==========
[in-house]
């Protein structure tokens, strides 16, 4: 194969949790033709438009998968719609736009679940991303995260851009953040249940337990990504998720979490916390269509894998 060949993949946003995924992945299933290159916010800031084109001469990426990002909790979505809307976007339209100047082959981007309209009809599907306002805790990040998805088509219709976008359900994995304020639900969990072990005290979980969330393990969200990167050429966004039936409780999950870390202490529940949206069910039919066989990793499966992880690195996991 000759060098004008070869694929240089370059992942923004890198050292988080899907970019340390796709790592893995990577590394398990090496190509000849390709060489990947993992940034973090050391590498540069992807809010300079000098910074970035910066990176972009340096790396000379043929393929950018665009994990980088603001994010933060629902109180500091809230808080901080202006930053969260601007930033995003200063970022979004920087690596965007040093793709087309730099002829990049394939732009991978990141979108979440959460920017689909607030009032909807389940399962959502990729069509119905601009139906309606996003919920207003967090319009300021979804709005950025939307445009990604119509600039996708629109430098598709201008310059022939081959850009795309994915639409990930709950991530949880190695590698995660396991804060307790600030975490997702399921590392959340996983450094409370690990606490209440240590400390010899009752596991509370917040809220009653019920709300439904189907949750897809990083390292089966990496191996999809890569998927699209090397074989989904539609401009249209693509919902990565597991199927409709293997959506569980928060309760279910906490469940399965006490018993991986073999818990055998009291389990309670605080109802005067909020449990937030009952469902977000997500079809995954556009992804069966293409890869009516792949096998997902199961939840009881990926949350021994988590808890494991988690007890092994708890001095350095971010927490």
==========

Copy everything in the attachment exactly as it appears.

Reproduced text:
[in-house]
């Protein structure tokens, strides 16, 4: 194969949790033709438009998968719609736009679940991303995260851009953040249940337990990504998720979490916390269509894998 060949993949946003995924992945299933290159916010800031084109001469990426990002909790979505809307976007339209100047082959981007309209009809599907306002805790990040998805088509219709976008359900994995304020639900969990072990005290979980969330393990969200990167050429966004039936409780999950870390202490529940949206069910039919066989990793499966992880690195996991 000759060098004008070869694929240089370059992942923004890198050292988080899907970019340390796709790592893995990577590394398990090496190509000849390709060489990947993992940034973090050391590498540069992807809010300079000098910074970035910066990176972009340096790396000379043929393929950018665009994990980088603001994010933060629902109180500091809230808080901080202006930053969260601007930033995003200063970022979004920087690596965007040093793709087309730099002829990049394939732009991978990141979108979440959460920017689909607030009032909807389940399962959502990729069509119905601009139906309606996003919920207003967090319009300021979804709005950025939307445009990604119509600039996708629109430098598709201008310059022939081959850009795309994915639409990930709950991530949880190695590698995660396991804060307790600030975490997702399921590392959340996983450094409370690990606490209440240590400390010899009752596991509370917040809220009653019920709300439904189907949750897809990083390292089966990496191996999809890569998927699209090397074989989904539609401009249209693509919902990565597991199927409709293997959506569980928060309760279910906490469940399965006490018993991986073999818990055998009291389990309670605080109802005067909020449990937030009952469902977000997500079809995954556009992804069966293409890869009516792949096998997902199961939840009881990926949350021994988590808890494991988690007890092994708890001095350095971010927490």